The Reason You'd Never Survive Life In Ancient Egypt

Despite their obsession with death, people in ancient Egypt thought of themselves as living the best possible lives. Of course hindsight is 20/20 and looking back at the trials and tribulations of life before the common era it's clear there was more than a little room for improvement. Those of us who enjoy the comforts of the modern world would probably be horrified to walk a day in the sandals of the average person in ancient Egypt.

Although Egypt was renowned for having a relatively advanced society compared to the rest of the ancient world, it was still a time before modern science and medicine. High infant mortality rates and risk of death during childbirth were contributing factors to the average life expectancy being around 40 years old, according to an article from the BBC (although many people lived much longer).

Egypt also had its own unique set of dangers, as outlined in the same BBC article. The Nile was the lifeblood of Egyptian society because of the agricultural yields produced by its nutrient rich silt, but it was also home to a plethora of life threatening parasites. Grain grown by the Nile fed most of the civilization's population, but that simple diet often lead to malnutrition and anemia. Another problem with Egyptian's addiction to grain was the omnipresent sand that found its way into bread. This wore down Egyptian's teeth over time, causing abscesses that could prove fatal if the infection spread to the bloodstream.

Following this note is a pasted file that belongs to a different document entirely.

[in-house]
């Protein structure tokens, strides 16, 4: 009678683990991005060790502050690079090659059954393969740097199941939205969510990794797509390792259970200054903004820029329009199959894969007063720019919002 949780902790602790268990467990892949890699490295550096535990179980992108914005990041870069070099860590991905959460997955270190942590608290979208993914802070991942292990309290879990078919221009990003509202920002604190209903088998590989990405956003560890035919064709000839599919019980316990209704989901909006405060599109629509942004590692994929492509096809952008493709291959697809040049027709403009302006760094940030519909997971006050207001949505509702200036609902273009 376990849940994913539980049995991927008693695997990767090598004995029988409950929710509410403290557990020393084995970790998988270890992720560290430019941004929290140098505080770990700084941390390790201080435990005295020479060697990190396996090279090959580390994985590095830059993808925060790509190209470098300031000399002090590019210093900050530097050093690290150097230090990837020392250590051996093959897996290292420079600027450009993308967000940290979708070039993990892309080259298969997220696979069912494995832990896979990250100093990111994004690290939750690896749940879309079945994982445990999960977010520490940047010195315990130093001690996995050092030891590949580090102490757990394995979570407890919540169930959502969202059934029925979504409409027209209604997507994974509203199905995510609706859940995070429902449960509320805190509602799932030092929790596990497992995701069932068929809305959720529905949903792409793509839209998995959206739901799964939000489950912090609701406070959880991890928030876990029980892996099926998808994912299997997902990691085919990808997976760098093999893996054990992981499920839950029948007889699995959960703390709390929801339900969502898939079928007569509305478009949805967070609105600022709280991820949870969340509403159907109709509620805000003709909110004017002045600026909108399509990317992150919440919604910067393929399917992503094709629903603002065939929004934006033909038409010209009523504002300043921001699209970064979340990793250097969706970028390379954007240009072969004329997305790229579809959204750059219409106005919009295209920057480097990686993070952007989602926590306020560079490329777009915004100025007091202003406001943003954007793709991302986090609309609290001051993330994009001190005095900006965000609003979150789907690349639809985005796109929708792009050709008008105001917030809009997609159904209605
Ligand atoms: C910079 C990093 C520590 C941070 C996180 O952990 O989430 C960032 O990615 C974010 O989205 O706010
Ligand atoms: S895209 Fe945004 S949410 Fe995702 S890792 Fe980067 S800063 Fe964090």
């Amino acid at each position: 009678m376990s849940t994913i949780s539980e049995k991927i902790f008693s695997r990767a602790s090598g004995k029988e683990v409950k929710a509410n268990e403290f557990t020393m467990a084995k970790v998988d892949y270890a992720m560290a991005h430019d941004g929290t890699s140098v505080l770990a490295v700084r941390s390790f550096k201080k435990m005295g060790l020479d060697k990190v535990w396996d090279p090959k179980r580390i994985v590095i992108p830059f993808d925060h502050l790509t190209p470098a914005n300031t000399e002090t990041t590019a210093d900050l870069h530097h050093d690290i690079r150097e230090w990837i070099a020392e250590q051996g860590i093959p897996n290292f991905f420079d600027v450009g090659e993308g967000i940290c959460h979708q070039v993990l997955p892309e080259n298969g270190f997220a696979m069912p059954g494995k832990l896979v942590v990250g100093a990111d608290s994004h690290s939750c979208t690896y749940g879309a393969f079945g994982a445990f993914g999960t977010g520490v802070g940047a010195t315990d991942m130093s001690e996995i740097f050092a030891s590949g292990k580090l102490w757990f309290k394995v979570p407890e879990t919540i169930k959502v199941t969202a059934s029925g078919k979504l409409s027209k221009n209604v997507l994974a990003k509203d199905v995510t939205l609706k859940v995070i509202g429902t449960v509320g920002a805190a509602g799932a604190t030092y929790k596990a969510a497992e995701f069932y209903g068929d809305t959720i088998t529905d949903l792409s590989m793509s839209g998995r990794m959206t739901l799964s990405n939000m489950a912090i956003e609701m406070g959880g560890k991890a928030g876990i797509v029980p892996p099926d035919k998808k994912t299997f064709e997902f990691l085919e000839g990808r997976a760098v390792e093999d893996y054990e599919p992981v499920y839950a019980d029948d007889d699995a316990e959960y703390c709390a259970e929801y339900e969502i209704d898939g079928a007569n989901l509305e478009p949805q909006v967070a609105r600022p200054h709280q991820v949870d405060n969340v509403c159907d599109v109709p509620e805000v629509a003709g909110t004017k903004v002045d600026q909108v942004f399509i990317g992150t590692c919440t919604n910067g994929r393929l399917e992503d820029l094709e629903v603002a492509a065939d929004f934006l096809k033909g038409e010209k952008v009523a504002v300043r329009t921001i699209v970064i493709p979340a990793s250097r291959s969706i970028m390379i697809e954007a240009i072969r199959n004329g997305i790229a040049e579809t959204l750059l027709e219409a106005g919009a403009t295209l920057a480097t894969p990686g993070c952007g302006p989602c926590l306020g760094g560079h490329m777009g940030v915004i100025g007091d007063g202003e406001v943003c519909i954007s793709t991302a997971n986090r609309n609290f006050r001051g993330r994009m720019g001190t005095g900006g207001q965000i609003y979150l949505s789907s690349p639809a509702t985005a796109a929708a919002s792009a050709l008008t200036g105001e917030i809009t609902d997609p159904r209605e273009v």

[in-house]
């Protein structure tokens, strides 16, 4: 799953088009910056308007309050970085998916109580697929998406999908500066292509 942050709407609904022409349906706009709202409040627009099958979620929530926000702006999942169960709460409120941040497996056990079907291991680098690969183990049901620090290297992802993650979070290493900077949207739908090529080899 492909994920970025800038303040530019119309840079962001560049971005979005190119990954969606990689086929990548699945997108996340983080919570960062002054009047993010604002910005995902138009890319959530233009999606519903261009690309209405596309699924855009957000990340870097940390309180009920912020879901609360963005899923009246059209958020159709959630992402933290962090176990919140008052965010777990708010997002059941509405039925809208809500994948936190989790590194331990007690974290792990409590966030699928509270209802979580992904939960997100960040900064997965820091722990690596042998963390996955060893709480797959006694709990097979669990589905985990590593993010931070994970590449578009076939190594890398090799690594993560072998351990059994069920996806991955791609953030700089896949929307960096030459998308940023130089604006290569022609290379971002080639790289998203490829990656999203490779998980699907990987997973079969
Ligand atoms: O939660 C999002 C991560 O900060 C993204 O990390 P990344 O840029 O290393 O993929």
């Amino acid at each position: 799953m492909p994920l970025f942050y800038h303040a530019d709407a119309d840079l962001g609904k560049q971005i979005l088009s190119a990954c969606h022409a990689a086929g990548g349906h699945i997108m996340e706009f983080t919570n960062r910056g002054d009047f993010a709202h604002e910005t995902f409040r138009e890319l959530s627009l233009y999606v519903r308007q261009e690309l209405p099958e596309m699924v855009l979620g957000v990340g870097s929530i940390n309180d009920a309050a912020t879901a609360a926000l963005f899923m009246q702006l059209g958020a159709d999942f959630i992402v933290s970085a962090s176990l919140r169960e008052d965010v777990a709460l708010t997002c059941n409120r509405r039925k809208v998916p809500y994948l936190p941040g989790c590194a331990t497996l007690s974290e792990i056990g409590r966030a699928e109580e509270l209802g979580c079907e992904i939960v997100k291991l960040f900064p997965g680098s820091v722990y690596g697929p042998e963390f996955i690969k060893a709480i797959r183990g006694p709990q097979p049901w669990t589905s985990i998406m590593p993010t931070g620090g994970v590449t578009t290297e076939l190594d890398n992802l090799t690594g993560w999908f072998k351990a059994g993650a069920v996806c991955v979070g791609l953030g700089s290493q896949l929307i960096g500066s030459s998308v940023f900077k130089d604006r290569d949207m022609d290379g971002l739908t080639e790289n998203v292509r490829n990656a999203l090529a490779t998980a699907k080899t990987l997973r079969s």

Capital punishment

According to Dr Aimé Muyoboke Karimunda's book The Death Penalty in Africa practices like human sacrifices and the death penalty weren't very common in ancient Egypt, but that doesn't mean you weren't at risk of running afoul of the law. If you were accused of a crime you were guilty until proven innocent, and depending on the crime you were being accused of being found guilty could mean dire consequences. 

The most brutal punishments were reserved for those who committed acts of treason against the state, which was also a sign of disrespect toward the gods. Ramses III was alleged to have put a group of conspirators to death by impalement. For less serious crimes such as tomb raiding or theft you were lucky if your punishment was an amputation. According to Ancient History Encyclopedia being convicted of more serious crimes, such as murder, put you at risk of being drowned, or even burned alive, a punishment that was especially brutal in a society that believed you needed your body to remain intact after death to pass to the afterlife.